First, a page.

In the meantime, Brooklyn isn’t such a bad place to wait. “The opposing players are always asking us what it’s like to play in front of all these fans every night,” Cox says, “to have a field like this. ‘What’s the nightlife like?’ It’s all they want to talk about.” KeySpan Park also seems to intimidate opposing teams: By mid-July, the Cyclones are 10-2 at home.
“I couldn’t imagine playing A ball in Brooklyn,” says Mets outfielder Benny Agbayani. “You’re always under the microscope.” Indeed, the first “submarine series” against the Staten Island Yankees draws reporters and photographers from every major daily to the Brooklyn dugout for a Yankees team’s first visit to Brooklyn in 45 years.
During the media frenzy, Portobanco leaves the dugout and stalks the infield, less worried about facing his crosstown rivals than about finding his wife, who’s flown in from Miami. After he finds her by calling repeatedly on a borrowed cell phone, he sighs with relief, runs back into the clubhouse to change, and combines with McGinley to shut out the Yankees 1-0 and give the Cyclones sole possession of first place. After the game, Portobanco’s teammates crowd the TV above his locker to hear Ojeda critique his performance on local television. “I always say, if Porto’s mind and arm are attached to his body at the same time, he’s gonna be tough to beat,” the coach says. “He certainly was today.”
Not everyone is caught up in the victory: Beuerlein, who’s sitting by himself in the dugout, has been with the team for two weeks but hasn’t seen any game action yet. “Not playing has been driving me crazy,” he says, staring at the dugout floor. “In college, you’re the man. Now you’re away from home, you’ve got new coaches, new friends, new city, new ballpark, new everything, and it’s so hard to get adjusted.”
That’s where Alfonzo comes in. “A guy goes 0-for-4 or gives up a few runs and he thinks he’s going to get cut,” he says. “I tell them they have to trust their ability. When they’re done, they’ll know what it’s like to deal with the media, the fans, everything.”
The following week, Beuerlein gets his first hit at KeySpan – a long single that stays airborne for what seems like forever until it lands safely beyond the reach of the right-fielder. “I got into a game and I got a hit,” he says, relieved. “Now Bobby Ojeda can’t call me Johnny Newguy anymore.” The team continues its winning streak, taking its fourteenth straight game at KeySpan, and Beuerlein heads down the right-field line to sign autographs. “Tyler! Tyler!” scream the kids who now know his name as he hurries to sign as many times as he can.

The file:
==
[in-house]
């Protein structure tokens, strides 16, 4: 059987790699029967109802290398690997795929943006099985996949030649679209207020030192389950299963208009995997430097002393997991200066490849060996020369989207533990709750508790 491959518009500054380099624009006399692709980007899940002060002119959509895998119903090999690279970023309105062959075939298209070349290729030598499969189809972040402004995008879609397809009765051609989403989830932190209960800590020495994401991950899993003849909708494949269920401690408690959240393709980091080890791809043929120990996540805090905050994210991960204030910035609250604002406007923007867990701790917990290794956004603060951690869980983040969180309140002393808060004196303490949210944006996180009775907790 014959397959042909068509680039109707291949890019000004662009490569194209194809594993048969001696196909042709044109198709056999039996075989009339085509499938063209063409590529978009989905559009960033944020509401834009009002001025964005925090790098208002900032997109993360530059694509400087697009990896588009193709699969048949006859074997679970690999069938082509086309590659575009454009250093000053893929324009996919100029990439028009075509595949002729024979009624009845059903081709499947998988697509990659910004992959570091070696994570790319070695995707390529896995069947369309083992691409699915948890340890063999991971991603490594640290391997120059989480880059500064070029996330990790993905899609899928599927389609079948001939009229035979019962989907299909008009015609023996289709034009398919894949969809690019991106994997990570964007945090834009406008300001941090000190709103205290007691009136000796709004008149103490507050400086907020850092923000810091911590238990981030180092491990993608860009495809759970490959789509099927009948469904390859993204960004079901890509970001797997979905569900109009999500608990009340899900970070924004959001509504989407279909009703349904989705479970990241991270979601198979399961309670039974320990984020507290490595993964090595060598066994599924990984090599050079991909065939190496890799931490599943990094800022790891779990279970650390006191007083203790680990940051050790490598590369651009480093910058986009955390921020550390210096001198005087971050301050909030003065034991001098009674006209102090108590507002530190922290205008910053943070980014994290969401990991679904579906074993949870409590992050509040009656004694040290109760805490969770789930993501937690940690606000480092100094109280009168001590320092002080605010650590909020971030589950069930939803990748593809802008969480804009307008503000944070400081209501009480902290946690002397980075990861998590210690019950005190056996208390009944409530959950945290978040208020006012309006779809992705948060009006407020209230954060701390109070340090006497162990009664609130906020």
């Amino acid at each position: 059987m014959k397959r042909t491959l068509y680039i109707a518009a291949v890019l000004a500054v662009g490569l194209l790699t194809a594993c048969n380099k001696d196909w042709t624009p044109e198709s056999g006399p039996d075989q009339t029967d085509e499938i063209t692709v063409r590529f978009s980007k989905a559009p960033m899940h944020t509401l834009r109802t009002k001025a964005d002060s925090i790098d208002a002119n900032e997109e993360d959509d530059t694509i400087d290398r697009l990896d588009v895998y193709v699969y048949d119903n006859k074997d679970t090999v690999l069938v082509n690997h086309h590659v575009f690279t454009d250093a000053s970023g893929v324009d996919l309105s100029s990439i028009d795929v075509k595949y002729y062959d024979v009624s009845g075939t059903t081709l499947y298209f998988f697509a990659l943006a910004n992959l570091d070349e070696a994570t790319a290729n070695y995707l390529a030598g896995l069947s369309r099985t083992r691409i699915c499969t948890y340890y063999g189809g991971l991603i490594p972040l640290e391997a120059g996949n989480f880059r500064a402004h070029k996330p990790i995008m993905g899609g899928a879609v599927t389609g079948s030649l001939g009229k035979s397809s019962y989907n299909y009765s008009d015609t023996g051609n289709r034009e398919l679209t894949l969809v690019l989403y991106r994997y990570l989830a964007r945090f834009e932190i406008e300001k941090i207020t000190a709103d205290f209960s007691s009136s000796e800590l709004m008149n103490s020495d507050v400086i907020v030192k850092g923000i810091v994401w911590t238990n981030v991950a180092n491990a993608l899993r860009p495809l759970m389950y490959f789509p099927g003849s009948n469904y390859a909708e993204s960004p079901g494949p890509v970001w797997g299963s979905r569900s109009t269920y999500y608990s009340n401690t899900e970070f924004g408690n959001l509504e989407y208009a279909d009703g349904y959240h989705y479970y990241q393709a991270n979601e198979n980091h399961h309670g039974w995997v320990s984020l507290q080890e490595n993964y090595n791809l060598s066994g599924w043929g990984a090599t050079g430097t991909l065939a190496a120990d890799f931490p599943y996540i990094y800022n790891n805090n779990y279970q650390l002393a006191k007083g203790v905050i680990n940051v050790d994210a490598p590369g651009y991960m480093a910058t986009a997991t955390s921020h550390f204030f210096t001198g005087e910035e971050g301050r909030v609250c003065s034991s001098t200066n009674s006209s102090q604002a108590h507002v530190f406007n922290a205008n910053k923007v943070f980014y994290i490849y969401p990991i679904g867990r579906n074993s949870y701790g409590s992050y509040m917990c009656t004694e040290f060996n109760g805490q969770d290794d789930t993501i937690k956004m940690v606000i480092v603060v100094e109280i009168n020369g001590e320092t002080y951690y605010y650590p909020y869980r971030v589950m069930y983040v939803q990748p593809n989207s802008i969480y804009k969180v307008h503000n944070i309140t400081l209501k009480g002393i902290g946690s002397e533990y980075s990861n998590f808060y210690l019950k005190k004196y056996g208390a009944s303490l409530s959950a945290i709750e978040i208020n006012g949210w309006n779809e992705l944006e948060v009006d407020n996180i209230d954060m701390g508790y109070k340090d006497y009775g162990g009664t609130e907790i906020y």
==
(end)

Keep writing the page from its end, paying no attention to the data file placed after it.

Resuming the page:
After the game, Dave Campanaro reminds Beuerlein that Harper’s Bazaar has booked the field, two models, and eight Cyclones for a fashion shoot directed by Spike Lee. When the fans clear out, a member of Lee’s entourage whispers into the microphone at his collar and gets the PA booth to put on something with a little more bass than the sleepy Sinatra exit music now on. “Loosen up!” the photographer yells. “Have some fun with these lovely ladies.” As the music kicks in, Peeples, cap backward, begins shaking his hips as only a Georgian with hip-hop fever can. Eyes closed and hands in the air, he looks like a sleepy Zorba the Greek. Beuerlein muscles his way into a model sandwich and starts thrusting his pelvis and waving both thumbs in the air like a hitchhiker to the howls of Lee and his staff.
After a few shots, the session moves to the dugout, where the players and models line up along the railing for a final pose with the Parachute Jump in the background. “Oh, my God!” shrieks one of the models as catcher Brett Kay unleashes a pint of spit onto the field. “I’m sorry,” he says. “Just a nasty habit.”
Lee jumps in line with everyone for a souvenir photo. The models climb onto the dugout roof and turn it into their own personal catwalk. And after obliging thousands of hero-seekers with autographs, the players finally ask for some themselves, and Lee obliges each of them with a personalized baseball.
“We out!” Lee shouts, and leads his staff up the stairs of them grandstand as the players carefully place their souvenir balls back into plastic bags for safekeeping and charge into the clubhouse. The showers are waiting, and then another vanride back to the dorm. As the sprinklers go off, Beuerlein stands alone at first base, baton his shoulder, and watches everyone disappear. For a moment, there’s one Brooklyn Cyclone who’s exactly where he wants to be.